We have recently launched a new business with a new way of reading stories! It's called Letters Across Time, where you receive stories from characters through the mail in actual letters. There are free samples on the website, if you want to give it a try. We would love to hear what book lovers think of this idea!
The Sweet Spot, by Anneli Lort, caught my eye recently, during the excitement of The Open Championship, and it's quick ascent into the top 10 of the sports fiction chart, but it is, undeniably, a romance novel.
The Sweet Spot tells the tale of strong female lead, Olivia, who is recovering from an unhealthy relationship and an unforgiving heartache. She moves out of busy London to heal in the countryside, taking a career opportunity to ghostwrite a globally famous, golfing legend's autobiography, Sebastian.
The setting of Appleton Vale is so beautifully described that this book could truly heal anybody's heartache with its idyllic nature, and the struggles of being in a new place and overcoming a bad relationship are well-portrayed. The characters of this romance novel are wonderfully developed, their quirks, histories, motives and weaknesses outlined early on. Sexy Sebastian is witty and alluring, providing Olivia exactly the distraction she needs, until his feelings for her begin to overcome them both.
Whether you're interested in golf or not, I feel that the tension and competitive narrative of the book, as it develops, is a great pace changer and makes a great page-turner. I could not put the book down! If you're looking for a peaceful feel-good setting with a romantic twist, and like authors such as Jilly Cooper and Joanna Trollope, you'll love this! And, if you can't get enough, I hear it's a series and book 2 is on the way!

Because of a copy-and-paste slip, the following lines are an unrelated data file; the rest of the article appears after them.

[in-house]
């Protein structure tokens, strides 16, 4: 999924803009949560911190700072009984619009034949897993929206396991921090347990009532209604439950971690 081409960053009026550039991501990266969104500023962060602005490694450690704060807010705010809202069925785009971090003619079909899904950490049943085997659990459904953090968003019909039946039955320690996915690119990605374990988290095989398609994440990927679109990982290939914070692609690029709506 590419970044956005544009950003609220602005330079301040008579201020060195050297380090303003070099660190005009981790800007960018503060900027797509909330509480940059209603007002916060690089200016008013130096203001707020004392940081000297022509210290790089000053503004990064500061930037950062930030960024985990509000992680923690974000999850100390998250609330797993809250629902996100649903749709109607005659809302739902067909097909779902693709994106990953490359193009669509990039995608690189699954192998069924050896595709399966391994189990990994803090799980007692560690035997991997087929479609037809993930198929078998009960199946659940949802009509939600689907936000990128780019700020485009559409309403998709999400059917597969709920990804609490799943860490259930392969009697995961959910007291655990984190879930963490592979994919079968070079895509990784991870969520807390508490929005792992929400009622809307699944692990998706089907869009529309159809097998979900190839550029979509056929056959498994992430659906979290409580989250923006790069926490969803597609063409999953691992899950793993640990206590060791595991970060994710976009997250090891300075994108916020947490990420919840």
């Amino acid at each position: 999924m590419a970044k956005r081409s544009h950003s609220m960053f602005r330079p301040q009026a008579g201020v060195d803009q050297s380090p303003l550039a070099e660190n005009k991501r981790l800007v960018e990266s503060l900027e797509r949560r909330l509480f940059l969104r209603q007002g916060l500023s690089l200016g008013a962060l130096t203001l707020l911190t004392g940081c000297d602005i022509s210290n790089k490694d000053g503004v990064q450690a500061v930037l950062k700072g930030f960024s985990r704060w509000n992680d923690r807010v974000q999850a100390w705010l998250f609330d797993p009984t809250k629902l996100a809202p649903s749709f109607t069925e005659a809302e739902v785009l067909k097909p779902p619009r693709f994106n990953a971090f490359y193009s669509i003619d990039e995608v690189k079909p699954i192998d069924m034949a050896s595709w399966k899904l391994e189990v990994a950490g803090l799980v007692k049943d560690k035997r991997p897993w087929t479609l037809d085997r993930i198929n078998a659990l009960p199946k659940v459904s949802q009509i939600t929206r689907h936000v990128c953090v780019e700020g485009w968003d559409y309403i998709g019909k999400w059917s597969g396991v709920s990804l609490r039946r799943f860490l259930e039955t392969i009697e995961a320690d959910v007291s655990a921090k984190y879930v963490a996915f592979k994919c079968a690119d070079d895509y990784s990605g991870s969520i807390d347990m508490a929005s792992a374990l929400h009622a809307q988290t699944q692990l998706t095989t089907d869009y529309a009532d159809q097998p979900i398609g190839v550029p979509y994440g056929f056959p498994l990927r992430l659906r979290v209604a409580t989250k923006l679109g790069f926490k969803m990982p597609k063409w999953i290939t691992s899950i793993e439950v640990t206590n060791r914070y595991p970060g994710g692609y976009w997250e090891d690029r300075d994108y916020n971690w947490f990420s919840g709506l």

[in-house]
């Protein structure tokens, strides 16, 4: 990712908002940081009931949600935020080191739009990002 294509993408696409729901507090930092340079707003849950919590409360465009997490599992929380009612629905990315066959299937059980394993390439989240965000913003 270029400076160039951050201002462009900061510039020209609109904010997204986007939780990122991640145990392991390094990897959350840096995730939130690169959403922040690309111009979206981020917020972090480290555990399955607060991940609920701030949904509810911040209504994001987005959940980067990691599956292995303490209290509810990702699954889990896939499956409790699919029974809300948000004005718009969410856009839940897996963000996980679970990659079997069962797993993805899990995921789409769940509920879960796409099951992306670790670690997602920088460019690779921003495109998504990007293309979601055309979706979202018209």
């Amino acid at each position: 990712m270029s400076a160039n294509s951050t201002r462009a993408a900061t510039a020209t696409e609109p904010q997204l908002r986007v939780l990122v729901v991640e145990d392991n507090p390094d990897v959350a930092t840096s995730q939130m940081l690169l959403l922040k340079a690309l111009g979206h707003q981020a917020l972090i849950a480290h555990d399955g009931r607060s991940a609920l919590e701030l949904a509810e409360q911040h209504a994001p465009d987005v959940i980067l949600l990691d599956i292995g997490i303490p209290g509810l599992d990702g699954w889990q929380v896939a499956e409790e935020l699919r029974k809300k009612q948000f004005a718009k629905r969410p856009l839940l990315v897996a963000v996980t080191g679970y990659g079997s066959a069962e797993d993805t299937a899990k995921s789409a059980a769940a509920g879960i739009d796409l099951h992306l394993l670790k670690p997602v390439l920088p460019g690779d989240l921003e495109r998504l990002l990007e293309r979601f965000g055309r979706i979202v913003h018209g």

The cover should have warned me what lay ahead, but the premise of a Northern Ireland Troubles thriller with links to current day Byron Bay sounded intriguing. Halley meets Aidan, who is on a mission for his brother Liam. Halley, it seems, has not always been Halley the Mullumbimby cafe owner and had some involvement with Liam on a paramilitary mission in London some years back...
The novel starts out like a pretty standard romance - Kimberley Brown's Trusting a Stranger comes to mind - as Halley is persuaded by Aidan to turn her life upside down. The back story seems incomplete - why would Aidan want to meet Halley? How did he find Halley? Why is Halley in hiding anyway? As the details start to fill in, they don't seem quite right. Anyone with half an idea of Northern Irish politics will spot that the wrong people seem to be doing the wrong things at the wrong time. The timelines seem to be impossible to follow, with Liam and Aidan and Halley/Megan moving backwards and forwards from Australia to Europe and back again, lack of clarity of motivation at any given point, Liam being in prison and out of prison and in prison again seemingly at will, lack of clarity about the mission, when it was supposed to take place, who was involved and what their roles were. And as explanations are offered for why some of the details seem off, other details unravel behind them. This is not written like a thriller - way too much focus on Aidan's sinewy body and hot breath - and seems a bit plotty for a romance. It tries to do both but succeeds at neither. Sorry Laura Bloom, this really wasn't my cup of Nambarrie. **000